Office of the Chief Whip
Farewell Speech by ANC Chief Whip Cde JM Mthembu in the National Assembly on the last sitting of Parliament
7 December 2016
South Africans have lost one of their most treasured and beloved sons, Sifiso Ncwane, a young, yet one of our gospel music legends. Our hearts bleed because of this untimely loss to our nation and people. To the Ncwane family, his loved ones and South Africans at large we say 'Duduzekani bakwethu, akuhlanga lungehli!'
In a special way I want to thank uMntwana wa-Kwaphindangene for the guidance he has consistently given to us as an elder in the House. Your words of wisdom Honourable Buthelezi have been most valuable to this House, for that we thank you, Shenge.
It gives me great pleasure to stand here before you on this the last sitting of Parliament in the calendar year 2016 AD to bid you farewell. Indeed it is true that parting is a sweet sorrow, on the one hand parting is sweet because of the memories of our company together that we forever shall cherish; on the other hand it is sorrowful because we shall at least for a little while not share the same spaces and in that regard we shall miss each other's company.
What a year 2016 has been, it has been a year of contrasts - it has been a year of progression and regression, a year of peaks and troughs, a year of fullness and hollowness, a year of reason and foolhardiness, a year of stability and anarchy, indeed a year of clarity and confusion; speaking for myself personally it has been a year of a mixture of fulfilment and sorrow. Oh what a year 2016 AD has been!
As I stand here before you in this august House, I am impelled by mixed emotions that have marked my responsibilities as the Chief Whip of the majority party since I took office this year. It is indeed a bitter-sweet moment for us that we were able to persuade Parliament not only to hold a debate in honour and commemoration of the passing of El Commandante Fidel Castro Ruz, but also persuaded Parliament to send a multiparty delegation to his Funeral Memorial in Santiago were it not for circumstances beyond our control, that delegation would have fulfilled its mandate. It is the first time in history that our Parliament has passed a condolence motion and resolved to send a delegation to attend a funeral of a world leader and icon outside the borders of South Africa.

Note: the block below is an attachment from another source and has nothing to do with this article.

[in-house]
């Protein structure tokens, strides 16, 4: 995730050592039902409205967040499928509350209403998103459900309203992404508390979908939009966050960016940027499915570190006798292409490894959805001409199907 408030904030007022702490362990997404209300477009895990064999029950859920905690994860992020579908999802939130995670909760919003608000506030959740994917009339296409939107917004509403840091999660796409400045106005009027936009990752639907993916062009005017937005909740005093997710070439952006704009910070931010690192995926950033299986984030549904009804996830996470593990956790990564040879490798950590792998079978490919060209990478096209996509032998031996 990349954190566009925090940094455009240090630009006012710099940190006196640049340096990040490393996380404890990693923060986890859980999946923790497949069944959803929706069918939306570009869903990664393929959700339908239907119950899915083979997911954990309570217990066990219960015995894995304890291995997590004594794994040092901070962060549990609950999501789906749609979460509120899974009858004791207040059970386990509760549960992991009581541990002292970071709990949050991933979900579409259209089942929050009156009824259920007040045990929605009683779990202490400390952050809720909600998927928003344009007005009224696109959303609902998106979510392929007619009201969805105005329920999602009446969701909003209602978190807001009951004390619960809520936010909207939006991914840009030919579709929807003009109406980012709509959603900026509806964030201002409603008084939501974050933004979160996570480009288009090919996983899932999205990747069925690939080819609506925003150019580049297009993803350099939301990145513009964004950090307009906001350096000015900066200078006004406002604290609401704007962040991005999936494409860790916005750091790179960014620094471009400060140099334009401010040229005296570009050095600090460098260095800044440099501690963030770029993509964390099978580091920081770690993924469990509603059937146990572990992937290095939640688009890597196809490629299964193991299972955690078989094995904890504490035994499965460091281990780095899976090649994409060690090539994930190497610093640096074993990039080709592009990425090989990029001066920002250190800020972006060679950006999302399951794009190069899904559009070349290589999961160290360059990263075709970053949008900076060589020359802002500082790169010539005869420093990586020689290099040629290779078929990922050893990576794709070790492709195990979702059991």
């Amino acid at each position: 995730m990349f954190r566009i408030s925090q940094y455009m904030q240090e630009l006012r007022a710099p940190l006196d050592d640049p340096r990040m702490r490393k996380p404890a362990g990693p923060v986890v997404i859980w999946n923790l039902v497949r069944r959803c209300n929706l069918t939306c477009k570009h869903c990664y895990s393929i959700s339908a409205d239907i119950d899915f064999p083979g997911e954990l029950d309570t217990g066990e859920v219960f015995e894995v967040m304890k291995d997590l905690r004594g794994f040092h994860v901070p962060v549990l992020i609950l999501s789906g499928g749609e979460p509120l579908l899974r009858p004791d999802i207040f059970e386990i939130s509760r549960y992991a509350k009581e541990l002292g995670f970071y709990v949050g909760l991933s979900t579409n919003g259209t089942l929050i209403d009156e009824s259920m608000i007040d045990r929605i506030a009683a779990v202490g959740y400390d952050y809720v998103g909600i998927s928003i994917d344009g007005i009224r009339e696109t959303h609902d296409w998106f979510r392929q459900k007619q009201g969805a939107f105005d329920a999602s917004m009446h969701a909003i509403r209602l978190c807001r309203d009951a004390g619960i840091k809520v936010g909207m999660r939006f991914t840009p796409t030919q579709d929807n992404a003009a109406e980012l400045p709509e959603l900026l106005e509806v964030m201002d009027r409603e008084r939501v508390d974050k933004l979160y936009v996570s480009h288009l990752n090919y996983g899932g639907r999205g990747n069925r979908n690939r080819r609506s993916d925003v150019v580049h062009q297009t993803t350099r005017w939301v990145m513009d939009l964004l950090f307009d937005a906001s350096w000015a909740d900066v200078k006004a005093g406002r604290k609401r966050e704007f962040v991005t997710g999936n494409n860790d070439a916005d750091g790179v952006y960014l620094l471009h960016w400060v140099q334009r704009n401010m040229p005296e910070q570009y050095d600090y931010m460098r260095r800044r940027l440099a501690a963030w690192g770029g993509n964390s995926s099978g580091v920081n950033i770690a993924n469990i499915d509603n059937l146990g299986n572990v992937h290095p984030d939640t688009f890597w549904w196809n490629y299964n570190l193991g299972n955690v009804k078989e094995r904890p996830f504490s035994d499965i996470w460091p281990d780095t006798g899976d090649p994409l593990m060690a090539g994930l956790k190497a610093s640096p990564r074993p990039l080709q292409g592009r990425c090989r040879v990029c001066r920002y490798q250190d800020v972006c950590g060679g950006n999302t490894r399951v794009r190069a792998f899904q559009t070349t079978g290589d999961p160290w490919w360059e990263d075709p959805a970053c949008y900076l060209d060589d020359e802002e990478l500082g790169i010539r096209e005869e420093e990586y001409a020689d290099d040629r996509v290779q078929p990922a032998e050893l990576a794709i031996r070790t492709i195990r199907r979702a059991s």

Whilst we mourn the passing of this self-less anti-imperialist internationalist we are also humbled by the contribution we have made through Parliament in his honour. We did all of this and gave these accolades to this outstanding gallant leader of all the poor, marginalised and oppressed people throughout the world, informed by the immense contribution that President and El Commandante Fidel Castro made to the democracy and freedoms we enjoy today.
I also standing here before you reluctantly call to memory some of the painful moments of my time as Chief Whip. Yes it was painful to hold memorial services and attending funerals of fellow members of Parliament especially those from the ANC who passed on whom I served with in this Parliament. However what was excruciatingly painful and a low point in my life was to have to write a letter and speak to an ANC Member of Parliament to inform her that Parliament had formally terminated her membership as a consequence of her activities in the previous Local Government Elections. Equally painful was when some members of Parliament just decided not to be present in the House and as a result we failed twice to pass the Division of Revenue Amendment Bill (DORAB).